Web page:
Aspergillus flavus (plant/storage disease)

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Aspergillus flavus on maize (click on image to enlarge it)
Author(s): Harry Duncan, North Carolina State University
Source: IPM Images

Aspergillus flavus Link : Fr. 1809 (causing plant/storage diseases)

The fungus has a worldwide distribution and is mainly saprophytic. It can be found on stored products and decaying organic matter. However, it can be also parasitic and infect plants, e.g. it is found on developing kernels or on maize ears in the field, causing "Aspergillus ear rot".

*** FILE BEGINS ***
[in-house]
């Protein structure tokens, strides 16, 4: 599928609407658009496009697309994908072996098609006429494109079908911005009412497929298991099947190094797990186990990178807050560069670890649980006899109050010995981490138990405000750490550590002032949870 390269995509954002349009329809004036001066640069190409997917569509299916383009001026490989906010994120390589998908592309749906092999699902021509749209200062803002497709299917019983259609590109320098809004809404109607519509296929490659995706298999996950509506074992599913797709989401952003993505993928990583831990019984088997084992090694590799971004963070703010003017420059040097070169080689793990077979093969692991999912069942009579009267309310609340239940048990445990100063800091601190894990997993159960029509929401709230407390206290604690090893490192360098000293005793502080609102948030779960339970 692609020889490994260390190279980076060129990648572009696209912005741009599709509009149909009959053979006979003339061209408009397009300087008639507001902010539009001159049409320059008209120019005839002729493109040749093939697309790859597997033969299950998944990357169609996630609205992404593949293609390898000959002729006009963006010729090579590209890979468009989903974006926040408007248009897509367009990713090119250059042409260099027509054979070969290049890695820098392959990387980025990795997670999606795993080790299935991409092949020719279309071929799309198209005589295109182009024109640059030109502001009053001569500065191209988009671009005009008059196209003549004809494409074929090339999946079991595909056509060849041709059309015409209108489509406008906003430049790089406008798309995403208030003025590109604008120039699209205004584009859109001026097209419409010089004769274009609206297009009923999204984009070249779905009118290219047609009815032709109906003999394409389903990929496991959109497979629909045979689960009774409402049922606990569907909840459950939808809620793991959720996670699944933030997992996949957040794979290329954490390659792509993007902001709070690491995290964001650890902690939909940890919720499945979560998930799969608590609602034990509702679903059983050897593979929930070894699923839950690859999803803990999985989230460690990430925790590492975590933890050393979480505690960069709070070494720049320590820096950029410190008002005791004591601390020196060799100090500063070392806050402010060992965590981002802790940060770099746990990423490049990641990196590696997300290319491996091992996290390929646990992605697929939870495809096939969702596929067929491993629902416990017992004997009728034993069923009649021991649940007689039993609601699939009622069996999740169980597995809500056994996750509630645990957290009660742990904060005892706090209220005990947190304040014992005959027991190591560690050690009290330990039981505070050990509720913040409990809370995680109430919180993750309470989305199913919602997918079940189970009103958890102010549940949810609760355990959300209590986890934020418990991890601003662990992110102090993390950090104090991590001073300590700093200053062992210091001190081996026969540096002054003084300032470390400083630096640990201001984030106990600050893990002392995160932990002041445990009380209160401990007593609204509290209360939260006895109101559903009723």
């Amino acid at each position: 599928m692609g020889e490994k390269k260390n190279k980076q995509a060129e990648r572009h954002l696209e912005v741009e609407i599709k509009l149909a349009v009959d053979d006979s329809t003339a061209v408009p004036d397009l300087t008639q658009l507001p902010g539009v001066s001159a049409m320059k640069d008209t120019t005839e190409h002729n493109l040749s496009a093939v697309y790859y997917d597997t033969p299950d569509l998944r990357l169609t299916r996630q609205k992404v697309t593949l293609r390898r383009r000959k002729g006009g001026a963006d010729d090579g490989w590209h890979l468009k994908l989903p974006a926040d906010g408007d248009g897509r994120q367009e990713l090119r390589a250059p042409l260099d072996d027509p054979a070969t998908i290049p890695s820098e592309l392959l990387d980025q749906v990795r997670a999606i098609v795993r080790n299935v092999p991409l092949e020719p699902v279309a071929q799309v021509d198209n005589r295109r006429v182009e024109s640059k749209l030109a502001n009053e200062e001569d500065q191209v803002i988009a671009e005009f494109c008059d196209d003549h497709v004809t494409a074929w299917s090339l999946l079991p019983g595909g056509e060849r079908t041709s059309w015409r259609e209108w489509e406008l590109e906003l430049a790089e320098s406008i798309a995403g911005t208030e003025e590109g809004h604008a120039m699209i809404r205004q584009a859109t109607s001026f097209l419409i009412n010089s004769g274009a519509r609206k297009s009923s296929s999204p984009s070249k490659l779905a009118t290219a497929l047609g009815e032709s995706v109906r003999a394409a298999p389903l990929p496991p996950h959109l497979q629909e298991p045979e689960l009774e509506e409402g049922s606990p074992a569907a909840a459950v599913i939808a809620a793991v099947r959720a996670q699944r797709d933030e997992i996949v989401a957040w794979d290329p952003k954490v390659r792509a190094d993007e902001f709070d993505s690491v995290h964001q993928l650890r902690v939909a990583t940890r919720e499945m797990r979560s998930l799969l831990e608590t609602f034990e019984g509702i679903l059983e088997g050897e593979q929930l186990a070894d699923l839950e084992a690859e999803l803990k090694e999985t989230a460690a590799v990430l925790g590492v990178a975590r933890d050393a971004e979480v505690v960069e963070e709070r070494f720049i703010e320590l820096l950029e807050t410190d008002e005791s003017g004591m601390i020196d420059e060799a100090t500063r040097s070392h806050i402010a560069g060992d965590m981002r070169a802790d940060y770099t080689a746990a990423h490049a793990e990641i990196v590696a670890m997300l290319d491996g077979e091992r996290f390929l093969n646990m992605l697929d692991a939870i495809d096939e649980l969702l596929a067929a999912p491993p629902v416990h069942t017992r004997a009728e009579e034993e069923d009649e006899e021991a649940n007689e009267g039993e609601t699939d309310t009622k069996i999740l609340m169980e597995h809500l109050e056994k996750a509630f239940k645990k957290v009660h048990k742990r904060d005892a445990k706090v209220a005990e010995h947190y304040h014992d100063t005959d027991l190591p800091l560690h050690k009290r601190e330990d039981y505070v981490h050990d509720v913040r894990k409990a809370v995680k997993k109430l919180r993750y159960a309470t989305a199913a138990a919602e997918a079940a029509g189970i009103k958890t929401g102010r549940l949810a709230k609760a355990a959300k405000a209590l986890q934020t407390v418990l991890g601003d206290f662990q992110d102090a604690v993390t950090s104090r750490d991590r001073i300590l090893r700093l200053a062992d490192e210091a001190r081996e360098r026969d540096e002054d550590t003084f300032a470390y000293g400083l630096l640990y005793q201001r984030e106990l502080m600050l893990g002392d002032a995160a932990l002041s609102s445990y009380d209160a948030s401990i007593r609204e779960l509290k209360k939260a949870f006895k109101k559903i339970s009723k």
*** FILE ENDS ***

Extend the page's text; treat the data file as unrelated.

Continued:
It often produces aflatoxins which contaminate maize, ground nuts and other crops. Aflatoxins are highly toxic to humans and animals and are capable of causing cancer, mutations and deformities in embryoes. Contaminated grains and legumes must be destroyed and cause substantial economic losses to the farmer. The fungus is ubiquitous in air and soil. It overwinters as sclerotia. The spores persist even at temperatures up to 50°C. Infestations can be prevented by keeping products under dry and cool conditions.

The asexual spores are yellowish-green, spherical and 3-10  μm in diameter. The formation of sexual spores has been observed under laboratory conditions. Ascospores are spherical to slightly elongated, with a variable size and on average around 10 x 9 µm large. They have an equatorial ridge and small knobs on the surface.

For details see the respective page in Wikipedia.